Cader: Civilians Need to Be Educated about Book Pricing

When the publishers of #1 bestselling print book Game Change held back the e-book edition instead of issuing it simultaneously with the hardback, furious Kindle owners staged a populist revolt, assigning en masse a mere one star in their Amazon reviews.

Whether or not this tactic discouraged potential buyers from purchasing the book or influenced the publisher to change its scheduling strategies, it demonstrated how strongly Kindle owners feel about the timing and pricing of e-books. It also demonstrated that either they have no patience for the subtle and complex thinking of publishers, or publishers have not done a very good job of explaining the issues to them.

Michael Cader, publisher of Publishers Marketplace, thinks publishers could be doing a better job of demystifying their decision-making processes. “Publishing people who care about these pricing discussions need to get in the online forums and start issuing press releases and find other ways to address readers honestly about price,” he said in a recent editorial. “The price landscape, and shift to an agency model, is honestly baffling to most people and there are a lot of price myths out there.” He also criticizes the media for failing to accurately represent the publisher’s viewpoint.

The task is formidable, largely because Amazon has reinforced the sense of entitlement that many e-book buyers feel. Setting the prices of e-books and timing their release is not only subtle and complex, it is far from scientific. There are as many exceptions as there are rules. (Indeed, because of its timeliness and high media exposure, Game Change might have been a good exception to the wisdom of “windowing” e-prints). All that head-scratching, P&L calculating, market analyzing and soul-searching are no match for the simplicity of an Idea Whose Time Has Come – the one called “$9.99”.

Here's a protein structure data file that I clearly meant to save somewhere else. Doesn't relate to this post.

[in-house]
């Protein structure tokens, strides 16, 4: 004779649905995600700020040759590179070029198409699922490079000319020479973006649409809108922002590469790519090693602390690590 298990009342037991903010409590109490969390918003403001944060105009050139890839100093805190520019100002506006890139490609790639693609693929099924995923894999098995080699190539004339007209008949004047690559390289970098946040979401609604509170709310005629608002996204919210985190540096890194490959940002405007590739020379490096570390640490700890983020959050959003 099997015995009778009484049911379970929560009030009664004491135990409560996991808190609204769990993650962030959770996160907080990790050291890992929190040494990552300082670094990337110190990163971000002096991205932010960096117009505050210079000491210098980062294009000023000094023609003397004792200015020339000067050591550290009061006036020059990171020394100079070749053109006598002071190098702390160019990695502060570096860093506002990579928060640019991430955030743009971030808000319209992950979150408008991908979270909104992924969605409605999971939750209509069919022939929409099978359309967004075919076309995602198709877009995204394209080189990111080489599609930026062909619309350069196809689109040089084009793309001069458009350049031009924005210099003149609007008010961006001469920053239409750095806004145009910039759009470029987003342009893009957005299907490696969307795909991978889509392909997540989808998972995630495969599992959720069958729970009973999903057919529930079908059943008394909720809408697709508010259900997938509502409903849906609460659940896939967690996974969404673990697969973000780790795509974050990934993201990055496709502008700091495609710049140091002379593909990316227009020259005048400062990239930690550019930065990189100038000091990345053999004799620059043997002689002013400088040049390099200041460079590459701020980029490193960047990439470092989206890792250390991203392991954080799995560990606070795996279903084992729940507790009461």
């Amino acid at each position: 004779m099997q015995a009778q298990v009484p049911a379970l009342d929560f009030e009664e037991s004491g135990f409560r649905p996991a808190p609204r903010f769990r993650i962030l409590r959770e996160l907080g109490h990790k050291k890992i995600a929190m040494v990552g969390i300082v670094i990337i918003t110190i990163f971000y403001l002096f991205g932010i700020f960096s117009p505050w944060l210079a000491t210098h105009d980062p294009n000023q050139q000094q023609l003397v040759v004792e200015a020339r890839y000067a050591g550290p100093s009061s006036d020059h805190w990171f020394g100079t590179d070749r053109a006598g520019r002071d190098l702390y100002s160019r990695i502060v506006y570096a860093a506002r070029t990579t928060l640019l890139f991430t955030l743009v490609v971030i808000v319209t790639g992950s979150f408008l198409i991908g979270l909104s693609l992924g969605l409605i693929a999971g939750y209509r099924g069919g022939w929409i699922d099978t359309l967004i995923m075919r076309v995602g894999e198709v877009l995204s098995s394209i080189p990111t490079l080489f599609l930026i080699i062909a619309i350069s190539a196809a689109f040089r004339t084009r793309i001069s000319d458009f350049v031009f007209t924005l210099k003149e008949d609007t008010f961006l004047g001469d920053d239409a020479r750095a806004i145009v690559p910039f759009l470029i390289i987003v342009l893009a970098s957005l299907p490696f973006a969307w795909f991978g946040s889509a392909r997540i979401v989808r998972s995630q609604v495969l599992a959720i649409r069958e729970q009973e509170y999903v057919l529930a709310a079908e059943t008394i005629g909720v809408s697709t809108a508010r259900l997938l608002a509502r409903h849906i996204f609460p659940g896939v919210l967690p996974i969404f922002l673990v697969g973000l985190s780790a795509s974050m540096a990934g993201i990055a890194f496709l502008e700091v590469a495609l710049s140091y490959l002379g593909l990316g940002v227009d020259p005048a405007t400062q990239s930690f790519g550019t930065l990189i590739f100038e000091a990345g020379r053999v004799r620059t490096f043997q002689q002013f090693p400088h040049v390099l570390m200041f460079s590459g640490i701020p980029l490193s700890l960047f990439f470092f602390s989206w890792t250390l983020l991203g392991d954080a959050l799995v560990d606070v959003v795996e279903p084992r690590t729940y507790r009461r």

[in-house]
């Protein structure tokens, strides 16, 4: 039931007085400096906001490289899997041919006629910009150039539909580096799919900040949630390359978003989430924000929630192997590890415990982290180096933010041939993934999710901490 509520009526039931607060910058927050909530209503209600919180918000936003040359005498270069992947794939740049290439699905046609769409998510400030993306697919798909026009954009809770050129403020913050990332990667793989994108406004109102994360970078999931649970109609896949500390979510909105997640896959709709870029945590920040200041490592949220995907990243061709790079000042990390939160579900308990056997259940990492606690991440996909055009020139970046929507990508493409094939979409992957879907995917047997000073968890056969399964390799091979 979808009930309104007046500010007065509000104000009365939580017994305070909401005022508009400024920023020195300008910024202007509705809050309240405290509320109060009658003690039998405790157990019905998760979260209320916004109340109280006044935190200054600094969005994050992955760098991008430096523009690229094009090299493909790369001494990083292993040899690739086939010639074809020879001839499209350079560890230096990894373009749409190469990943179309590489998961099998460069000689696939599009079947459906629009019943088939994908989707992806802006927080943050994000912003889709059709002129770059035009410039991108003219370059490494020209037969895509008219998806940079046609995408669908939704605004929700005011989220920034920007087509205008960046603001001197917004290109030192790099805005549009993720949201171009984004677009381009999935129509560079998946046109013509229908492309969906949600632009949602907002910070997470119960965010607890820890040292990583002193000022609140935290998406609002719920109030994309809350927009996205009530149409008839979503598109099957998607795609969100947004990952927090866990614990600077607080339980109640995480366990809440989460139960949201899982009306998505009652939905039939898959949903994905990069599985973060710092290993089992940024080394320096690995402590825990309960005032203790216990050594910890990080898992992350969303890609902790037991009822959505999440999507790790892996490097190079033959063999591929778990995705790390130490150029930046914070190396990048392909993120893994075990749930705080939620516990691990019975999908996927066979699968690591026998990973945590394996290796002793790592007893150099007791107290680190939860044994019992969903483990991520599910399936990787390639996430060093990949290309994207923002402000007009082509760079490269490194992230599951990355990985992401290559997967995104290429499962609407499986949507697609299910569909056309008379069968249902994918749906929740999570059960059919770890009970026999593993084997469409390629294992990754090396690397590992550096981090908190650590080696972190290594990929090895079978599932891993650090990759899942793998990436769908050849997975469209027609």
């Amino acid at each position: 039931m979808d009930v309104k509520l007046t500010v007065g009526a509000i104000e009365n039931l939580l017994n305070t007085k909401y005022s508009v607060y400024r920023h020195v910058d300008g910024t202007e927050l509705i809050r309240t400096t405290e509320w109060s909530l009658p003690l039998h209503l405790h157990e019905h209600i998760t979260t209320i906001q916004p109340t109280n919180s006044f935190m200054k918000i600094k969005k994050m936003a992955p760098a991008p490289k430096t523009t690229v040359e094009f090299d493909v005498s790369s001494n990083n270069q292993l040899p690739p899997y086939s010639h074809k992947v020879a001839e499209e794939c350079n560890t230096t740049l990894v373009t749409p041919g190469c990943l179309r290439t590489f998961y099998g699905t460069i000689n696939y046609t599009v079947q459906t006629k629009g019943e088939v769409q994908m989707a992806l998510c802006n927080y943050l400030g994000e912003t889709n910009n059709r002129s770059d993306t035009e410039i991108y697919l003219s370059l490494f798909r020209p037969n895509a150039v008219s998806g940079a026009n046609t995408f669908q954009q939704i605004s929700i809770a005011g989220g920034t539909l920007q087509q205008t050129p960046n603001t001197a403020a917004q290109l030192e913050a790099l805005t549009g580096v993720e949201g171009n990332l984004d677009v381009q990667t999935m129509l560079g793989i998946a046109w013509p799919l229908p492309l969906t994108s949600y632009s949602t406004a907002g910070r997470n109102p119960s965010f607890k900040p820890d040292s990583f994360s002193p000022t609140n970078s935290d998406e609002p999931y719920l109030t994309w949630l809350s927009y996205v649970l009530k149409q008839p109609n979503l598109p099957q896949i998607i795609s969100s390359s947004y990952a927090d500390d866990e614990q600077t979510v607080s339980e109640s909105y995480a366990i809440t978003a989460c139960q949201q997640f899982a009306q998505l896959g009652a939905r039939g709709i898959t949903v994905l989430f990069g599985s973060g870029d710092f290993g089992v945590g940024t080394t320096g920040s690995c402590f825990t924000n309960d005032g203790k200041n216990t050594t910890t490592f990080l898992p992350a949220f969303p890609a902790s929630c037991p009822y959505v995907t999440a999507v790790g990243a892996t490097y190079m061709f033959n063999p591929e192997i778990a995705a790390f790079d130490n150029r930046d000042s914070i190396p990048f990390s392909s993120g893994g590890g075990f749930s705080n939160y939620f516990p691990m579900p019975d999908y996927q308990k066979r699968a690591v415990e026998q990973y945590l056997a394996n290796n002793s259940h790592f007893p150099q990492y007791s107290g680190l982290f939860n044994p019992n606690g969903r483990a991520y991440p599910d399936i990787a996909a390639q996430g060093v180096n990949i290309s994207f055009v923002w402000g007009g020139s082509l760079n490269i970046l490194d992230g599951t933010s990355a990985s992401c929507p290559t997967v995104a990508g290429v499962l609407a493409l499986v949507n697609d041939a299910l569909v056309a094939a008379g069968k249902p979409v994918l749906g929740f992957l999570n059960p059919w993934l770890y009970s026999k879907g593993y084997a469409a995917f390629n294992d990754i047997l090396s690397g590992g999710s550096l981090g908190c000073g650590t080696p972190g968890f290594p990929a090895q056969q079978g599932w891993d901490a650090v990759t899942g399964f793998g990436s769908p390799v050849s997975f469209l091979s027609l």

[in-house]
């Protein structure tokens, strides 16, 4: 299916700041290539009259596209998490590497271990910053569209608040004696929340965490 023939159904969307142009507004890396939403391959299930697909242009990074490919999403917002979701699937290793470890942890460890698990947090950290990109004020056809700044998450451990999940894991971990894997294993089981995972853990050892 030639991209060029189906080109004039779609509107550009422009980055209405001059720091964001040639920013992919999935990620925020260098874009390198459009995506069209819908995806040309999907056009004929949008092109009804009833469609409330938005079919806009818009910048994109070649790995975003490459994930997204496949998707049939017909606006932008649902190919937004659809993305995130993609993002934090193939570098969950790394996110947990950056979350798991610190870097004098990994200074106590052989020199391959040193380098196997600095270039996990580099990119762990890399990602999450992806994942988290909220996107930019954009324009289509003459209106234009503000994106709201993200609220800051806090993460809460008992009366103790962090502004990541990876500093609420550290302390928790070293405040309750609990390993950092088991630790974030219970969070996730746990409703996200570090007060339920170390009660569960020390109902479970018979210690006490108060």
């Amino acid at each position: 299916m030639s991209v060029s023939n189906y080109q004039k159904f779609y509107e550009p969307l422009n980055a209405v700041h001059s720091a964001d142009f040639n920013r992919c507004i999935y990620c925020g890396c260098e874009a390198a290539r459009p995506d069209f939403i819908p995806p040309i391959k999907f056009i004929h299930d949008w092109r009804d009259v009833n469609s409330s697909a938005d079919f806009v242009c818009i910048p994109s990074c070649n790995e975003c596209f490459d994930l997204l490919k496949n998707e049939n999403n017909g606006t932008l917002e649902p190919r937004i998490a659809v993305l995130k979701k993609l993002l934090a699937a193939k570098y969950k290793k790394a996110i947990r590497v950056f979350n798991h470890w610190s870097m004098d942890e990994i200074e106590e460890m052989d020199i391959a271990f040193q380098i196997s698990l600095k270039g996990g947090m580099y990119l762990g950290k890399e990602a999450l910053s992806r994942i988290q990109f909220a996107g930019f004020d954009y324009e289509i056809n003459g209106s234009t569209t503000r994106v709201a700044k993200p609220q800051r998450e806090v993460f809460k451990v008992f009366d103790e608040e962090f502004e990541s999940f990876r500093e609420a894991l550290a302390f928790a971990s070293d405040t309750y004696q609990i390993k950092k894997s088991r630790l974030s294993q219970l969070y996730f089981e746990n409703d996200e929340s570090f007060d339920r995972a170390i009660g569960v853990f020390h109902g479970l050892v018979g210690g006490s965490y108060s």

Try to recommend high prices and postponed gratification to someone who wants his $9.99 e-book and wants it now. Amazon is losing money on every sale? Shrug. E-books are the equivalent of mass market paperback reprints? Shrug. The agency model will enable publishers to recover power they conceded to Amazon? Shrug. There are plenty of e-books selling for more than $9.99? Shrug.

Cader is absolutely right that the industry and media must find a way to overcome public misperceptions: “If these things don’t get said, forcefully and clearly, to the press, in forums, and directly to readers by authors and publishers, the messages won’t get heard.”

Richard Curtis


3 Responses to Cader: Civilians Need to Be Educated about Book Pricing

  1. Stuart says:

    If publishers agree to be 'educated' about DRM, geographical restrictions, formatting, (and formats), I'll agree to be 'educated' about pricing. Deal?

    Less sarcastically, it isn't just the media that deserves criticism for failing to "represent the publisher's viewpoint". The publishers viewpoint has been successfully transferred to ebook readers for pretty much the last decade. Most readers remain unimpressed, for some reason.

  2. michael says:

    I am tired of the $9.99 myth. I have bought e-books for my Kindle for around $15. Books such as Death Was the Other Woman by Linda L Richards and The Manual of Detection by Jedediah Berry.

    I buy both e-books and the dead tree books. I prefer graphic art and photo books in color and on paper. And there are books I want that are not on Kindle.

    I just don't have the budget to spend over $25 for one book. In the past I would wait for the book to hit the bargain bins or mass market. So $9.99 is more than I used to spend for a book.

    The problem is the Hardcover format has out priced its usefulness to the average reader. That is why the retail bookstore discount best sellers.

    I understand the costs of publishing and that people working in the business have families to feed, but so does the reader. In a world of discount shopping from Wal Mart to the 99 cent menu the reader is not eager to spend $30 bucks for one book.

    The funny thing is I buy e-books not for the price but for the convenience. I am tried of being buried in a sea of my beloved books, so overwhelmed I am unable to find a book I wish to enjoy again. With the e-reader my library is in my hand and any book I desire is a click away.

  3. Richard Curtis says:

    Re Michael's comment – maybe future book-buyers will divide their purchases between beloved print books they want to surround themselves with, and e-books they don't cherish and can read and vaporize when they're finished.

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